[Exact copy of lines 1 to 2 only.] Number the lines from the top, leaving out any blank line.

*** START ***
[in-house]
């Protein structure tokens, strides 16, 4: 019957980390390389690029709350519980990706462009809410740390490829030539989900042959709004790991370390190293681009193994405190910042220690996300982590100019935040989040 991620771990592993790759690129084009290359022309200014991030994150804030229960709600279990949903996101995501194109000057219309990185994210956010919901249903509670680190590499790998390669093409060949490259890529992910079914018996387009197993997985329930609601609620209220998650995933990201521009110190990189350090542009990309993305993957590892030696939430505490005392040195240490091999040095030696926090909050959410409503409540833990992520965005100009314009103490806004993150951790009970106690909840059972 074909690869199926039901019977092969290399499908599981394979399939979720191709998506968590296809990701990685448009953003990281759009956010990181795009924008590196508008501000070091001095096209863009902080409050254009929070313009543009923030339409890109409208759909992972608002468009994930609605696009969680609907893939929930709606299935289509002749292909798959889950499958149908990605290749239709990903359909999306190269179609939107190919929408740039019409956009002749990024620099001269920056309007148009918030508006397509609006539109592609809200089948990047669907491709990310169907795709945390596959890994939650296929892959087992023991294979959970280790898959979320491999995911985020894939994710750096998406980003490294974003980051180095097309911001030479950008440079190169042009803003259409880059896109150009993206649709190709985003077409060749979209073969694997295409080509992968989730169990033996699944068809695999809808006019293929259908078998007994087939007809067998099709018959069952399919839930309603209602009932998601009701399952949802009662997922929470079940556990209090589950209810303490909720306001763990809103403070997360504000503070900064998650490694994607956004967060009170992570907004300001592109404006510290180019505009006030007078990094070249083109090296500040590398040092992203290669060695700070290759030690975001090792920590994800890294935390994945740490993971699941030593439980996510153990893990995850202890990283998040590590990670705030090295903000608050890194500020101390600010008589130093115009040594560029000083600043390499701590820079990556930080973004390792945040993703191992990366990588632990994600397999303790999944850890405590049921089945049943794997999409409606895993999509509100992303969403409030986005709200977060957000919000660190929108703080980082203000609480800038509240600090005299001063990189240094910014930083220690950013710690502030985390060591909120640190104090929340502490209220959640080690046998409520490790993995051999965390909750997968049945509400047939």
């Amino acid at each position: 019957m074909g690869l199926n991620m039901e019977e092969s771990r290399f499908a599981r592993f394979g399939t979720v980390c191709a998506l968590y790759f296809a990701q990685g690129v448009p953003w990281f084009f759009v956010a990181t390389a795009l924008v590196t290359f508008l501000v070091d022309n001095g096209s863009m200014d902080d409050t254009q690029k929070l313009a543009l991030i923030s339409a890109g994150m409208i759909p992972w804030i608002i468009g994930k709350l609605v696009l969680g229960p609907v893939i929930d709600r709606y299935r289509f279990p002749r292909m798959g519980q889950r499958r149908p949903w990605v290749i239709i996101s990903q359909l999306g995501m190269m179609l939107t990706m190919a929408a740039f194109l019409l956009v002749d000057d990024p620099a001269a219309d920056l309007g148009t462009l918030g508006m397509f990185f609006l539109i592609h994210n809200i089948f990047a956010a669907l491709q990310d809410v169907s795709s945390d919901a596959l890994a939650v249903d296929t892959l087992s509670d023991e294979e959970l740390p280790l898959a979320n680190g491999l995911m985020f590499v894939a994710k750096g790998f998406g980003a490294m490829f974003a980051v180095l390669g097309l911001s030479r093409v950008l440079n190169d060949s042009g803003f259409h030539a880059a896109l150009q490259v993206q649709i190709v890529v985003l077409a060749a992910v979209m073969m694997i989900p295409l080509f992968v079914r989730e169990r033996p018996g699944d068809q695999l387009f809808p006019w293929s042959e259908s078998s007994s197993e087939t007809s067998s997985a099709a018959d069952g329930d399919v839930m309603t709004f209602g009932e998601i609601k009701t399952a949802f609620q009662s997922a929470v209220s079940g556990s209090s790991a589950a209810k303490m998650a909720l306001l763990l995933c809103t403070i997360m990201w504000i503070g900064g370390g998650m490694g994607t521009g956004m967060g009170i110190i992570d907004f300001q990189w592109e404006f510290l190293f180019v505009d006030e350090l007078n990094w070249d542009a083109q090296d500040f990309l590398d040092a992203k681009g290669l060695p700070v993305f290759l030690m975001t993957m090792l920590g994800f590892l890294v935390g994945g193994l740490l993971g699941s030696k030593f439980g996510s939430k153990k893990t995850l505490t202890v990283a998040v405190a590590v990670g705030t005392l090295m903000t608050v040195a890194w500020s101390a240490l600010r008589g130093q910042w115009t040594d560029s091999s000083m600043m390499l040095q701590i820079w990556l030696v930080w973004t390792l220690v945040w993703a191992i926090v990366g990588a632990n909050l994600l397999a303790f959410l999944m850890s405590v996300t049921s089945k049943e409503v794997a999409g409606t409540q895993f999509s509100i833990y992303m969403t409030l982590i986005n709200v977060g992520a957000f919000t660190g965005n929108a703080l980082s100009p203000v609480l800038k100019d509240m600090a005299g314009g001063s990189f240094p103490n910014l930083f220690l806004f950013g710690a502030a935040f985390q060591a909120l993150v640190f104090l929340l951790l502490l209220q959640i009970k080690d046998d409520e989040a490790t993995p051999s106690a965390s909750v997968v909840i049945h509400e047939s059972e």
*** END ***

[in-house]
């Protein structure tokens, strides 16, 4: 019957980390390389690029709350519980990706462009809410740390490829030539989900042959709004790991370390190293681009193994405190910042220690996300982590100019935040989040 991620771990592993790759690129084009290359022309200014991030994150804030229960709600279990949903996101995501194109000057219309990185994210956010919901249903509670680190590499790998390669093409060949490259890529992910079914018996387009197993997985329930609601609620209220998650995933990201521009110190990189350090542009990309993305993957590892030696939430505490005392040195240490091999040095030696926090909050959410409503409540833990992520965005100009314009103490806004993150951790009970106690909840059972 074909690869199926039901019977092969290399499908599981394979399939979720191709998506968590296809990701990685448009953003990281759009956010990181795009924008590196508008501000070091001095096209863009902080409050254009929070313009543009923030339409890109409208759909992972608002468009994930609605696009969680609907893939929930709606299935289509002749292909798959889950499958149908990605290749239709990903359909999306190269179609939107190919929408740039019409956009002749990024620099001269920056309007148009918030508006397509609006539109592609809200089948990047669907491709990310169907795709945390596959890994939650296929892959087992023991294979959970280790898959979320491999995911985020894939994710750096998406980003490294974003980051180095097309911001030479950008440079190169042009803003259409880059896109150009993206649709190709985003077409060749979209073969694997295409080509992968989730169990033996699944068809695999809808006019293929259908078998007994087939007809067998099709018959069952399919839930309603209602009932998601009701399952949802009662997922929470079940556990209090589950209810303490909720306001763990809103403070997360504000503070900064998650490694994607956004967060009170992570907004300001592109404006510290180019505009006030007078990094070249083109090296500040590398040092992203290669060695700070290759030690975001090792920590994800890294935390994945740490993971699941030593439980996510153990893990995850202890990283998040590590990670705030090295903000608050890194500020101390600010008589130093115009040594560029000083600043390499701590820079990556930080973004390792945040993703191992990366990588632990994600397999303790999944850890405590049921089945049943794997999409409606895993999509509100992303969403409030986005709200977060957000919000660190929108703080980082203000609480800038509240600090005299001063990189240094910014930083220690950013710690502030985390060591909120640190104090929340502490209220959640080690046998409520490790993995051999965390909750997968049945509400047939």